Thanks to conservative author David Horowitz’s recent lecture at the
University of Texas, I have new hope for radical political organizing on
Many of us on the faculty with left/progressive values have felt rather
isolated on what we all thought was a conservative campus. But it turns out
that all this time we’ve been working in a nest of left-wing radicals who
have over-run the place, leaving conservatives cowering in silence.
At least that’s Horowitz’s analysis. University faculties around the
country, including UT, are “skewed far to the left” as a result of
conservative professors being “systematically purged,” according to
Horowitz, a one-time leftist turned right-winger.
My colleagues and I are hoping Horowitz will help us find where all these
radicals are hiding; more company would be nice.
In the decade I’ve been at UT, a handful of faculty members have been
willing to get involved in left/progressive causes. Events and actions that
address racism, sexism, militarism or corporate domination usually involve
the same small group of committed folks.
If the “left-wingers run the universities” claim were coming only from
Horowitz, it wouldn’t be cause for much concern. The political analysis
that comes out of his “Center for the Study of Popular Culture” is so
consistently loopy that he’s hard to take seriously.
But this assertion about left-wing dominance of universities is repeated so
often throughout the culture that it has become widely accepted. The fact,
however, is that the typical American university is dominated by centrist
to moderately conservative faculty members and administrators, with steady
movement to the right in the past two decades.
At UT, for example, there are some professors -- mostly scattered
throughout the liberal arts and social sciences -- who might reasonably be
called left or progressive, a few even radical. But in my experience the
majority of faculty members run from liberal Democrats to conservative
In some places on campus -- the well-funded McCombs School for Business
comes to mind -- it would be silly to argue that the ideology of professors
is skewed even mildly to the left; they are bastions of conservatism where
no critique of the basic nature of corporate capitalism is voiced.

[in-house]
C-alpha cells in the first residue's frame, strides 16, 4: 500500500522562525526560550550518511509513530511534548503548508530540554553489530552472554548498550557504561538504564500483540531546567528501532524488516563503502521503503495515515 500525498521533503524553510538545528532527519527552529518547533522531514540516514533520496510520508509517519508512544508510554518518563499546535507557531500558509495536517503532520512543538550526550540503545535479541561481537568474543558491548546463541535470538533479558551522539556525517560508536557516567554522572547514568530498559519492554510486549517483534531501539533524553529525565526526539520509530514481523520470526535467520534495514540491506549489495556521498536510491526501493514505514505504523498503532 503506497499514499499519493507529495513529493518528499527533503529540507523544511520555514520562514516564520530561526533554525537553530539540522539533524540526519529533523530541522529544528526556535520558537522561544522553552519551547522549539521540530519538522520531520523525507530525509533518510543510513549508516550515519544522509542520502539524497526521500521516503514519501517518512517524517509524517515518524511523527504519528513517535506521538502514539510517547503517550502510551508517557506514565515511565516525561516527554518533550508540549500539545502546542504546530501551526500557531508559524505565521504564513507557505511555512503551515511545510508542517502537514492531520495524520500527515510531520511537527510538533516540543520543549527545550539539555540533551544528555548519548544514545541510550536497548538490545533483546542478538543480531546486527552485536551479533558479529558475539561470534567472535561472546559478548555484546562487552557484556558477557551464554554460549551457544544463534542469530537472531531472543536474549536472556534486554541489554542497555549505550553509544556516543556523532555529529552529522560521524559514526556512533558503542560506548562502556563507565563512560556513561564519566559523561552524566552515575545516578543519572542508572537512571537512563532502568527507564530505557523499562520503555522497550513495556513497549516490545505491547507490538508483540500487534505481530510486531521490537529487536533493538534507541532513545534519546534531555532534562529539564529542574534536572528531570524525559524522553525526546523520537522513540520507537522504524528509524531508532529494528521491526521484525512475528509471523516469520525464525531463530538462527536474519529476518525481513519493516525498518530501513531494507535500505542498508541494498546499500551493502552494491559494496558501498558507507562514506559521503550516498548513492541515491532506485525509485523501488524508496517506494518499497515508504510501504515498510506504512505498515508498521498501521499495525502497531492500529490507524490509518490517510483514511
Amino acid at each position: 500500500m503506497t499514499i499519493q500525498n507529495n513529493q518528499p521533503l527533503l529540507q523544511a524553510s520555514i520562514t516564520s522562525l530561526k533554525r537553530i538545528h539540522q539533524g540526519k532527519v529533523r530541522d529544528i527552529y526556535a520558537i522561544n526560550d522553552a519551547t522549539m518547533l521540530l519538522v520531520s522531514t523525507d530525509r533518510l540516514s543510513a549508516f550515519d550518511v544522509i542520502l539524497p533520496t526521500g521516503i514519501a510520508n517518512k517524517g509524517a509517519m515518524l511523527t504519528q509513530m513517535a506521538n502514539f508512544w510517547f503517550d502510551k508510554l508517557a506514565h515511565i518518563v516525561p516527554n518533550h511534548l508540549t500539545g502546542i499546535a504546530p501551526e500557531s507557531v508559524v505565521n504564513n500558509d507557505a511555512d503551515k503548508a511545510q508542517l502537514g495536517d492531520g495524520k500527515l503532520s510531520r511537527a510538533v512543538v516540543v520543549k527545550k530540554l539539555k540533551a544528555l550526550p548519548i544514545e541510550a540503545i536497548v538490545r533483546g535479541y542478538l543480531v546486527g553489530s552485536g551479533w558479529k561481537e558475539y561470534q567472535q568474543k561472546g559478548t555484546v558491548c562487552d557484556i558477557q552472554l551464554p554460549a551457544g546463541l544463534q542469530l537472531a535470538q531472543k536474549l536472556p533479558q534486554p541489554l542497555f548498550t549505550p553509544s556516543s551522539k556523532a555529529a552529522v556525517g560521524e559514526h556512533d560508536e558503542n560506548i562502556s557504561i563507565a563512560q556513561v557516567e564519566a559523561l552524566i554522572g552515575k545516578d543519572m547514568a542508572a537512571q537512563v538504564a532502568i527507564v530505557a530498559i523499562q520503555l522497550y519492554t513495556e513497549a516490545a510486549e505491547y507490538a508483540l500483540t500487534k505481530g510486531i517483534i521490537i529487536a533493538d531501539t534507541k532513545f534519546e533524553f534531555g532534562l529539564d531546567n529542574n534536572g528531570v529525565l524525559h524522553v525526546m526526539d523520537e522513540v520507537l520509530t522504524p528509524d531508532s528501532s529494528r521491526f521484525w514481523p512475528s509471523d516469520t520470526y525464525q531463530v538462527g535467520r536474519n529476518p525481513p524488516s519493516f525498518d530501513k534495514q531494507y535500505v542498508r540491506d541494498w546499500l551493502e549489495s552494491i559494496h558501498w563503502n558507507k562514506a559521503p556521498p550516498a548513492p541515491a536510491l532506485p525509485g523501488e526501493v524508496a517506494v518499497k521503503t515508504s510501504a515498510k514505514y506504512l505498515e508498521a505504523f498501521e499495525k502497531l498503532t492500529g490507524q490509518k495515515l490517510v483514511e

More and more, universities are influenced by the wealthy donors and
corporations that exercise increasing power as public funding for higher
education shrinks. Professors, no matter what the nature of their research,
are being told that attracting outside funding is increasingly a
requirement for tenure and promotion.
That means that people doing work that critiques the fundamental
assumptions of powerful institutions in this culture (one reasonable
definition of a “leftist”) are becoming even more marginalized. Not
“systematically purged,” as happened during the McCarthy era, but squeezed
out by a system that values conformity and subordination to power more than
I am not so naïve as to expect institutions to go out of their way to
foster dissent; institutions tend to reproduce the relationships of power
in the wider society, and universities are no different.
But we should put away the fantasy that radicals are running the show and
begin to ask seriously whether our society cares about maintaining
universities as a place for independent critical inquiry.
This is not a plea for sympathy for poor lonely radicals on campus. As a
tenured professor, I enjoy a freedom to pursue my intellectual interests
that is available virtually nowhere else in the culture, and I’m grateful
for that freedom. But I worry that graduate students and younger colleagues
coming up through the ranks won’t enjoy that same freedom.
That should be of concern not just to aspiring academics but to a society
that wants to call itself democratic. If higher education is not a place
for critical self-reflection on the powerful, we’re all in trouble.
Robert Jensen is a professor in the Department of Journalism at the
University of Texas at Austin. He can be reached at
firstname.lastname@example.org. Other writings are available online at